To completely avoid programming you may choose to direct browsers to a fixed web address after a call has been initiated, in which case you can specify ReturnPage in a hidden form field or as a fixed part of the URL. By default, if you do not specify a ReturnPage argument the system will try to find the correct page from the browser. You should be aware, however, that this method typically only works about 80% of the time.
Absolute and Relative URLs in Page SpecificationsIf you don't want your successfull calls to end up at a default page, you can edit the section of the HTML which reads:
<input type="hidden" name="ReturnPage" value="someURL">so the Callback processor returns to some other page. Obviously you have to decide which URL to use instead of someURL in the exampler above.
You can similarly direct the flow of processing by adding SuccessPage and ErrorPage fields to your call request form.
These can be a relative page addresses (like nextpage.htm, which would take you to that page in the same directory as the call request form, or ../nextpage.htm, which would take you to the directory above).
An address like /toplevel/secondlevel/nextpage.htm is called an absolute address, because it takes you to the same place no matter which page it is used from. It specifies a page in your site whose location is completely unrelated to the call request page.
Lastly you can use complete URLs, with or without the leading http:, such as //www.microsoft.com/ -- this can be useful when you are providing WebCallback service to other organizations.
Some Sample Forms CodeHere we show forms of varying complexity to give you some ideas of what you can do with WebCallback.
Simple HTML Call Request FormThis form shows how easy WebCallback can be. It uses a table to provide some control over the layout of the call request form, and always returns to the WebCallback home page (ReturnPage) after setting up a call to GlobalPhone (SiteId). It also shows you the format of the CountryCode pull-down. You can replace this with another text input if you prefer.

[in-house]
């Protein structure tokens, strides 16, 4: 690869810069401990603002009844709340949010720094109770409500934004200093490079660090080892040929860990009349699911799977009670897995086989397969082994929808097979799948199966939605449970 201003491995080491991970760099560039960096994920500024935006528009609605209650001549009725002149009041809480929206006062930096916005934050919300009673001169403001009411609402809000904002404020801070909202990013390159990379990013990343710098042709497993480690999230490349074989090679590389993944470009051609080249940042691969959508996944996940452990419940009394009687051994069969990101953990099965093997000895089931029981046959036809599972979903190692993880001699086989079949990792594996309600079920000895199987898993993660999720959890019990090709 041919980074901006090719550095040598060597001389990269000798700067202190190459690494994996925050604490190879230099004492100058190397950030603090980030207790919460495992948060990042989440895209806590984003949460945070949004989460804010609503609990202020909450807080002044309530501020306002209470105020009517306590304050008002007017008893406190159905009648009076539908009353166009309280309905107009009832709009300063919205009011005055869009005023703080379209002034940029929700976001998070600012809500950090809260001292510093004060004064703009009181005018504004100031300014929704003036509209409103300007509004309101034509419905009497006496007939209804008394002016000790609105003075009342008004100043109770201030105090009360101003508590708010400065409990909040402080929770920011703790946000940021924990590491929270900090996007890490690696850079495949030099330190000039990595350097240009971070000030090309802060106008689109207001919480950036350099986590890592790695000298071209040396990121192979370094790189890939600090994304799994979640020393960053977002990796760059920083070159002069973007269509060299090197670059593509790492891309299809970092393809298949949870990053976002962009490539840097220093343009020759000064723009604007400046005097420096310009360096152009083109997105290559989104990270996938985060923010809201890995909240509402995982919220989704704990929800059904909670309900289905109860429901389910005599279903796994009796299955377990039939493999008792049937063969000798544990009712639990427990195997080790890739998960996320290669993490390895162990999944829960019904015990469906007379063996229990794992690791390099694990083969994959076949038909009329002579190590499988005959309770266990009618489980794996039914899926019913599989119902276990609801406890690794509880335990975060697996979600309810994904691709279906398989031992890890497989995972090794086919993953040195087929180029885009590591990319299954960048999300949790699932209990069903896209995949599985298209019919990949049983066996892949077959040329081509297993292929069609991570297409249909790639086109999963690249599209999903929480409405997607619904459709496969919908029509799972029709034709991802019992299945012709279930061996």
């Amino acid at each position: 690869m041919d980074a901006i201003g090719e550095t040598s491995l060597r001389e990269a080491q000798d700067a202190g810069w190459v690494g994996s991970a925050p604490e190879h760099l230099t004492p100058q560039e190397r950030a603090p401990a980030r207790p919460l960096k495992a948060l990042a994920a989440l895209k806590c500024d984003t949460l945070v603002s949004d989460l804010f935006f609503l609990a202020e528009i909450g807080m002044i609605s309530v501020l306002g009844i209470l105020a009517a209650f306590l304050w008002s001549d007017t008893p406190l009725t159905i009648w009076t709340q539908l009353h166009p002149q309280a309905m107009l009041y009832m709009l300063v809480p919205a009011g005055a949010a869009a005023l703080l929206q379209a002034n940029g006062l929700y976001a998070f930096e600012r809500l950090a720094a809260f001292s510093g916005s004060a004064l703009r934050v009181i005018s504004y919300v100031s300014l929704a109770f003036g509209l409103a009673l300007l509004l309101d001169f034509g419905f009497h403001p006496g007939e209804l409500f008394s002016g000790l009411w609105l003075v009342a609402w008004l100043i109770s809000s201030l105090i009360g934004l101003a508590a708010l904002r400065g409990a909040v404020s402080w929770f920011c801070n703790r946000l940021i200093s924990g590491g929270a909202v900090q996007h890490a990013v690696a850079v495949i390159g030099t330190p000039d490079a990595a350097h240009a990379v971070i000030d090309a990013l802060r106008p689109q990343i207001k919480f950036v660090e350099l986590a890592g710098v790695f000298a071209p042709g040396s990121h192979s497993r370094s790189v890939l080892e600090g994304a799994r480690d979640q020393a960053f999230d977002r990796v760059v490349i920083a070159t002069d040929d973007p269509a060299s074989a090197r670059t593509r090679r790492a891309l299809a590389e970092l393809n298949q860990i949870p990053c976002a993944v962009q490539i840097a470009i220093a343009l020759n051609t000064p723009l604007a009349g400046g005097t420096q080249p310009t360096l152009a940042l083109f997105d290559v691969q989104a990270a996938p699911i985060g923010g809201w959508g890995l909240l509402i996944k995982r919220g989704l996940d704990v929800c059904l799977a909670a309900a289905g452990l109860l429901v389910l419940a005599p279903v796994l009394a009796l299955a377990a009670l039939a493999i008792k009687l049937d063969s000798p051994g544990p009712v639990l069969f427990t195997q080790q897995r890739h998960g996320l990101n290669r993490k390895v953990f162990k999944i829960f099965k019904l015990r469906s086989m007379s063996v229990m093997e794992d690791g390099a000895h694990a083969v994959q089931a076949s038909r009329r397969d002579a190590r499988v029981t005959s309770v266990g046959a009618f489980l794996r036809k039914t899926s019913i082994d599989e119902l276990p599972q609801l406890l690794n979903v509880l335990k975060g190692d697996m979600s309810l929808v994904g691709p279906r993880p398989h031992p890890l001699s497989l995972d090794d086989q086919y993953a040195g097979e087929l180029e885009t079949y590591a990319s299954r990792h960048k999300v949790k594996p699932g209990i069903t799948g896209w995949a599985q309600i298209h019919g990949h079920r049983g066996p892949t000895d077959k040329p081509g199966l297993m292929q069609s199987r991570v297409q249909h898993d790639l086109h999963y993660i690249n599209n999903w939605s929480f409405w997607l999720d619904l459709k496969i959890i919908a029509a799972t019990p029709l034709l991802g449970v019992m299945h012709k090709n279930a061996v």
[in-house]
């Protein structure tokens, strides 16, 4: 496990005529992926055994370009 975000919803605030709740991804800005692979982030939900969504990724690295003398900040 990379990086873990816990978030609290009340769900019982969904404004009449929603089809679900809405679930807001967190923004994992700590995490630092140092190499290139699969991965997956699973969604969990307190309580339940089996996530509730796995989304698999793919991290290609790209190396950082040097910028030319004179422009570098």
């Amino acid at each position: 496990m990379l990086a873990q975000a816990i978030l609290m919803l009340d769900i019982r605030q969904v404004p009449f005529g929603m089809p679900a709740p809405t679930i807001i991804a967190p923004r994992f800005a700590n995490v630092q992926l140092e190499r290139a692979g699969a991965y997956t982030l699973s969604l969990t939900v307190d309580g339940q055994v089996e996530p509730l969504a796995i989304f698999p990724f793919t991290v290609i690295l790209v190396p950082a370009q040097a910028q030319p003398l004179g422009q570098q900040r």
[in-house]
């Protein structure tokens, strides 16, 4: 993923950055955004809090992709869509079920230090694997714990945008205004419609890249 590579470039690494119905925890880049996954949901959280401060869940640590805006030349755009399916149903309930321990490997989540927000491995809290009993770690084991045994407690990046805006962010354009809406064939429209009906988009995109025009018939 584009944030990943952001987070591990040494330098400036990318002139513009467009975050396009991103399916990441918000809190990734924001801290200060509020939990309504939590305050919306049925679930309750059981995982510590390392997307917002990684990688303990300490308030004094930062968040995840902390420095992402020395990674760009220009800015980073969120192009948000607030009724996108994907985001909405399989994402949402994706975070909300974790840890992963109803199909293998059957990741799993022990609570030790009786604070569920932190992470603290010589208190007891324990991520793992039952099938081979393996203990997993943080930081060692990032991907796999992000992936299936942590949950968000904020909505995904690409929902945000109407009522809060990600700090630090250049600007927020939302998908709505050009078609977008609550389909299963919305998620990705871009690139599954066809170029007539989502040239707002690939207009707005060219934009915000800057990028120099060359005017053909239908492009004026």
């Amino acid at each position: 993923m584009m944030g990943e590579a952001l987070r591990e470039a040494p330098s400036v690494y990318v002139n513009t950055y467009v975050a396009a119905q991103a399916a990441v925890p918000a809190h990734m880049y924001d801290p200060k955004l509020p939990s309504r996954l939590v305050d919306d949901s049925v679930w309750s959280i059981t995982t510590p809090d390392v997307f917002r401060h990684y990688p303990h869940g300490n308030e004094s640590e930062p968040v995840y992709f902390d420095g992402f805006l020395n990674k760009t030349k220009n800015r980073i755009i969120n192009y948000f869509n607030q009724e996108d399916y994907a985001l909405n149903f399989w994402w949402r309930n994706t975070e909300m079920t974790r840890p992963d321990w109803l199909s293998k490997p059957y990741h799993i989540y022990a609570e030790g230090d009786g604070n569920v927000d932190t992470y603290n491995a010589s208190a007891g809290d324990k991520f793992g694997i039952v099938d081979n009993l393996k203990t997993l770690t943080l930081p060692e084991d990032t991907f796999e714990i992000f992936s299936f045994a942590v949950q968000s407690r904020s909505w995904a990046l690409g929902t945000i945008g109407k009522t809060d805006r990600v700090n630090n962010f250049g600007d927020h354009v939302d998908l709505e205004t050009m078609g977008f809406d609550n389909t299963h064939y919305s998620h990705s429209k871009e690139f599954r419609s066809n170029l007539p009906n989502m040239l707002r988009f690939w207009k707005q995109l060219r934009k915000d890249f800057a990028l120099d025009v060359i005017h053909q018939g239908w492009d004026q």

<form method="POST" action="http://www.gphone.com/webcallback/WebRequest.asp">The code above will use the WebCallback default success and error pages. If you want to use your own you should know that without programming the success page cannot display the called number like the default page does, and the error page cannot display the message generated by the system.
This is very similar to the code used in the Web Callback "Call Me" page.
Automatic Linking BackTypically a user will click a "Call Me" link on one of your web site pages to see the call request form; they will then fill in their number and click on the "Call Me Now!" button to trigger the WebCallback. Assuming the call request is successful, it would be a courtesy to return them to the original page on which they clicked the "Call Me" link.
The call request form page is easily programmed to pick up its HTTP_REFERER and pass this through to WebRequest.asp as the ReturnPage argument (typically in a hidden field). Then, after the call attempt is complete, the user's browser will return to the page from which the request page was linked.
Here's an example of how that could be done in ASP. The details are different in Perl or Cold Fusion, but the principles are very much the same.
At the beginning of the call request form page (before the <HTML> tag) you would insert this code to build a form field for later use. The field is built here to avoid FrontPage 98's valiant efforts to restructure the form!
<%Later in the page's code, the hidden field is inserted as a part of the form using code similar to the last example. The only difference is that the ReturnPage hidden field is now specified by programming, whereas in the last example it was a static URL: